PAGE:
Domestic violence charges are taken very seriously in our state, and can affect all aspects of your life, including your job, time with your children, and even where you are allowed to live. If you also have to adhere to a restraining order while your case is pending, you might find that your everyday life is now riddled with inconvenient limitations.
If you have a restraining order against you, it’s important to make sure you understand what the order involves so you’re not caught doing something in violation of that order. So let’s explore what having a restraining order means, the penalties associated with restraining order charges, and how, when the time is right, you can get the order lifted.
What Exactly Is a Restraining Order?
A restraining order – otherwise known as a protective order – is typically issued as part of a domestic violence offender’s release from jail, often as a condition of their bond. The order keeps the defendant “from harassing, molesting, intimidating, retaliating against or tampering with any witness to or victim of the acts” and remains in effect until the case is resolved.
Along with not harassing, molesting, intimidating, retaliating, or tampering with the so-called victim, a judge has discretion to issue a number of conditions to the protective order including:
- Restraining someone from contacting the victim or minor children of either party;
- Keeping the defendant from the family home;
- Awarding temporary child care and custody to the other parent or another party;
- Allowing supervised visitation;
- Restraining someone from going to the victim’s place of employment;
- Keeping the defendant from any family pet; or
- Any condition the court deems is appropriate.
Violating a Restraining Order
It is necessary to make sure you fully understand what you are and are not allowed to do under a restraining order. If you make a mistake and violate a condition of the order, the victim could call the police and have you arrested.
Violating a protective order is a Class 2 misdemeanor, punishable by up to one year in jail and up to $1,000 in fines. If you’ve violated a protective order before, the offense will be elevated to a Class 1 misdemeanor, punishable by up to 18 months in jail and up to $5,000 in fines.
So in addition to the pending domestic violence charge, you can also receive a separate Violation of a Protective Order charge, which can reflect poorly on your case.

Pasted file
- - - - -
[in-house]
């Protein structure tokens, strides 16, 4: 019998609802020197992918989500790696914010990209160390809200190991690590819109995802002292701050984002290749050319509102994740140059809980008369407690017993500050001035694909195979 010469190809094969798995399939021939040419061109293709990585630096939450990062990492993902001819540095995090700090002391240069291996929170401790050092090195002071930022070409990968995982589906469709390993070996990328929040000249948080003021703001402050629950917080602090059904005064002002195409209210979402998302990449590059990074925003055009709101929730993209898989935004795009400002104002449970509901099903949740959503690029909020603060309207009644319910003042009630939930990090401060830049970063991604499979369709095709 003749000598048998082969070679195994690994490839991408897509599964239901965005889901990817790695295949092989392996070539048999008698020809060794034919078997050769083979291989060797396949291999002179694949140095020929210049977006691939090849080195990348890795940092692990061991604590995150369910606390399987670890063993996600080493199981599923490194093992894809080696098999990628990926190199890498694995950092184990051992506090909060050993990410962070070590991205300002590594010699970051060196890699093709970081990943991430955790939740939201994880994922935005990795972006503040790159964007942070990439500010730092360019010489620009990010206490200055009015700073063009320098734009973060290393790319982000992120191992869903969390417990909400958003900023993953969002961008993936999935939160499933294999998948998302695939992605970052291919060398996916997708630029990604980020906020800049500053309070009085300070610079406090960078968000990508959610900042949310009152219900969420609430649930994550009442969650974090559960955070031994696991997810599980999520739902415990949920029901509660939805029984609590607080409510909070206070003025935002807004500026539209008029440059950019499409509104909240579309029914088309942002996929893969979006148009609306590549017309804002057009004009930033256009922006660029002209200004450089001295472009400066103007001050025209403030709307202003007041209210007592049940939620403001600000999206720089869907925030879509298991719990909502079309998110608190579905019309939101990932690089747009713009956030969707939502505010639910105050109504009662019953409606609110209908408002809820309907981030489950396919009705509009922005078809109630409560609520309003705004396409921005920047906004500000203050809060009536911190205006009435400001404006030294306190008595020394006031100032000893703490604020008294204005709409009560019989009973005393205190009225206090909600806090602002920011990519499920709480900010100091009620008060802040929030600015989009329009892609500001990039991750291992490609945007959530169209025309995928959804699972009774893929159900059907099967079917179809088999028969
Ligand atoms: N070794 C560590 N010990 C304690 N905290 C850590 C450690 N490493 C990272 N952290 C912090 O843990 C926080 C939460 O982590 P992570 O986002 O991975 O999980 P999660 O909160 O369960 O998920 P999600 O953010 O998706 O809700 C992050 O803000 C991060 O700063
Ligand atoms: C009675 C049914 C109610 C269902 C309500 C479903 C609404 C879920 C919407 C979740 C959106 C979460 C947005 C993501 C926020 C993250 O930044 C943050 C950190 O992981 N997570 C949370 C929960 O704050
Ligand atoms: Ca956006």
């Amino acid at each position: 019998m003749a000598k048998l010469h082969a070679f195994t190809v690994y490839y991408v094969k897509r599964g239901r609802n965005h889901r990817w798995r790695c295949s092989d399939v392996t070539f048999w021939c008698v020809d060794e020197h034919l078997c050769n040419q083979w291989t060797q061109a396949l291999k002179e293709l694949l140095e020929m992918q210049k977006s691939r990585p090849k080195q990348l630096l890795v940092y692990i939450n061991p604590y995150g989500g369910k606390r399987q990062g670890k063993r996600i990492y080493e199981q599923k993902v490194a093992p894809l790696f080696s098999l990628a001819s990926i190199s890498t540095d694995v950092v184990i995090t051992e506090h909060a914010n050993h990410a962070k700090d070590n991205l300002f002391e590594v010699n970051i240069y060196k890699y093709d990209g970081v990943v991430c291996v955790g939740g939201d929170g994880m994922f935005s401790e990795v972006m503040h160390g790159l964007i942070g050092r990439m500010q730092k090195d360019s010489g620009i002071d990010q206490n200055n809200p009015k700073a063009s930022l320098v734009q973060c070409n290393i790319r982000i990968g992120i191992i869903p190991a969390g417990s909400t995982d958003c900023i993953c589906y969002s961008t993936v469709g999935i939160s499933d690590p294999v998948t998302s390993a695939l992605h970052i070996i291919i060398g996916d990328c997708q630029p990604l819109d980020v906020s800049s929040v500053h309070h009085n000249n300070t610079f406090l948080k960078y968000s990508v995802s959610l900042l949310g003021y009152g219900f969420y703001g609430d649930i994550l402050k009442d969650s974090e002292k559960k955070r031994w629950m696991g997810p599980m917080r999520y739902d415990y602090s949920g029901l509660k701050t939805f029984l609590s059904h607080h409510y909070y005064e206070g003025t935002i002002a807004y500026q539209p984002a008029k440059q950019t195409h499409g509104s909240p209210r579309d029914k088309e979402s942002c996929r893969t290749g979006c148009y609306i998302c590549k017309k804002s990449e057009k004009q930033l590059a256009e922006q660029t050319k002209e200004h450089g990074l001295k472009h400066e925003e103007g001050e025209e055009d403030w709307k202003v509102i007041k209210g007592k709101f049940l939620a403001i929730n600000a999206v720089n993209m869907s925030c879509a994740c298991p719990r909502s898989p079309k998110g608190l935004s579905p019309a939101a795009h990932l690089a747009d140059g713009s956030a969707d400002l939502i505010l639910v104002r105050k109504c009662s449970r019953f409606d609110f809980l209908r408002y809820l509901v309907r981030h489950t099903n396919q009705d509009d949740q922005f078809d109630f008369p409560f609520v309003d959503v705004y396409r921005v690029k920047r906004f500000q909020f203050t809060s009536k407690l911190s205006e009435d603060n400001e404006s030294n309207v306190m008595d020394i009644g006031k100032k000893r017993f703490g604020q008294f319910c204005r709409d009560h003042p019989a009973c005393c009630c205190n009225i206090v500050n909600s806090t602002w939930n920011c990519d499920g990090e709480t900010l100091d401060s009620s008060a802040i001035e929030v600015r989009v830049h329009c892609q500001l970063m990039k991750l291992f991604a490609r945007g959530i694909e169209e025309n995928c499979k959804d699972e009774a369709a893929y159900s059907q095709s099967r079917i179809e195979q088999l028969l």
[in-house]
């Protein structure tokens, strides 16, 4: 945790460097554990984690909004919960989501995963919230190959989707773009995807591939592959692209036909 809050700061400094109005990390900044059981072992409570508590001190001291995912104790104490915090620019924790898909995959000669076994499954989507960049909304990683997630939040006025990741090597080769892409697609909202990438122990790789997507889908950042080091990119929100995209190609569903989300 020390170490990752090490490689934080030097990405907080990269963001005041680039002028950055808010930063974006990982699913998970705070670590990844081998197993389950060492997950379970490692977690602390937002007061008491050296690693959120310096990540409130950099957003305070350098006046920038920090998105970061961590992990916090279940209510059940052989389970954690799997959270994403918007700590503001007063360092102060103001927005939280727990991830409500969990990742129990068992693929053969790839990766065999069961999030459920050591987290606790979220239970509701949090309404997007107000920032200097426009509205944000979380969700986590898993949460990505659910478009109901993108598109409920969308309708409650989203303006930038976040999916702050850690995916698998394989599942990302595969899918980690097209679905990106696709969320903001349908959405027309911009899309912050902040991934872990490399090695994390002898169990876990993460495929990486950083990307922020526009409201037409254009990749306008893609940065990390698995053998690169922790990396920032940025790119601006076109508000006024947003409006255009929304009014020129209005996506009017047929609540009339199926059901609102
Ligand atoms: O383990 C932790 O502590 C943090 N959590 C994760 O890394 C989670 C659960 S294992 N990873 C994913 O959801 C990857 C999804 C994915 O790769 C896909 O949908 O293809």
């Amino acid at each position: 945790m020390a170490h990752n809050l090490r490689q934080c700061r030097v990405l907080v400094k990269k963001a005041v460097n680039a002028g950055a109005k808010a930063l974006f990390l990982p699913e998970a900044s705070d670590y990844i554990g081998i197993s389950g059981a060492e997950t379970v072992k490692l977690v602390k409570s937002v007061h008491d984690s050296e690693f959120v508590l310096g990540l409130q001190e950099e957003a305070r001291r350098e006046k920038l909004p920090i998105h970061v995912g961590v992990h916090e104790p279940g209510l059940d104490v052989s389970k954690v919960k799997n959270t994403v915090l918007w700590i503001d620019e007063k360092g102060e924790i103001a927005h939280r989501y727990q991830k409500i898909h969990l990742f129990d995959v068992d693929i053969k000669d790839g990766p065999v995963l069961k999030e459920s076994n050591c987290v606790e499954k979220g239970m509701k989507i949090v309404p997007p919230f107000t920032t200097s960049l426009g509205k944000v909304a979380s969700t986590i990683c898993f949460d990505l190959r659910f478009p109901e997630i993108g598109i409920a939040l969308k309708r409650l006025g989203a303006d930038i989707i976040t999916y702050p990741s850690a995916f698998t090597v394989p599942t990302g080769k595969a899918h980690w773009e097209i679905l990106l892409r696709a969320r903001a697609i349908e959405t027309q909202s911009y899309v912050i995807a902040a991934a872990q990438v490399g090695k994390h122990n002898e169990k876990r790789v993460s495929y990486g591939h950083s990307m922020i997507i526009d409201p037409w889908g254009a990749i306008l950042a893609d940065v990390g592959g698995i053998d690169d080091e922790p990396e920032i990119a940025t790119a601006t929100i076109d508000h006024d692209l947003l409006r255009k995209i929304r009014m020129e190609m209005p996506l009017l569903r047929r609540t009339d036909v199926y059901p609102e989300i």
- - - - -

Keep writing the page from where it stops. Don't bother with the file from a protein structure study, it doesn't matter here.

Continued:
Lifting a Restraining Order
Depending on your county of residence, there are different procedures to have a restraining order lifted. If you’re looking to have a restraining order lifted, you should get in touch with an experienced Colorado criminal defense attorney who can help you navigate the ins and outs of the Colorado legal system.
A knowledgeable attorney will file a motion to dismiss the restraining order or modify the restraining order, depending on your needs. Then, a trial will be held to determine if the motion will be granted.
The court will look at whether you have violated the restraining order, if you have violated any other laws, if you’ve started domestic violence or anger management courses, what the status of your case is, and whether the victim feels safe.
Depending on these factors, a judge can completely lift the restraining order or place limits on the type of contact that is allowed. For example, a judge might allow contact, but the topics of conversation might be limited to discussions about your children.
If you have a restraining order against you and feel that you might be able to get it lifted, reach out to a Colorado attorney today to fight for your rights.
About the Author:
Kimberly Diego is a criminal defense attorney in Denver practicing at The Law Office of Kimberly Diego. She obtained her undergraduate degree from Georgetown University and her law degree at the University of Colorado. She was named one of Super Lawyers’ “Rising Stars of 2012” and “Top 100 Trial Lawyers in Colorado” for 2012 and 2013 by The National Trial Lawyers. Both honors are limited to a small percentage of practicing attorneys in each state. She has also been recognized for her work in domestic violence cases.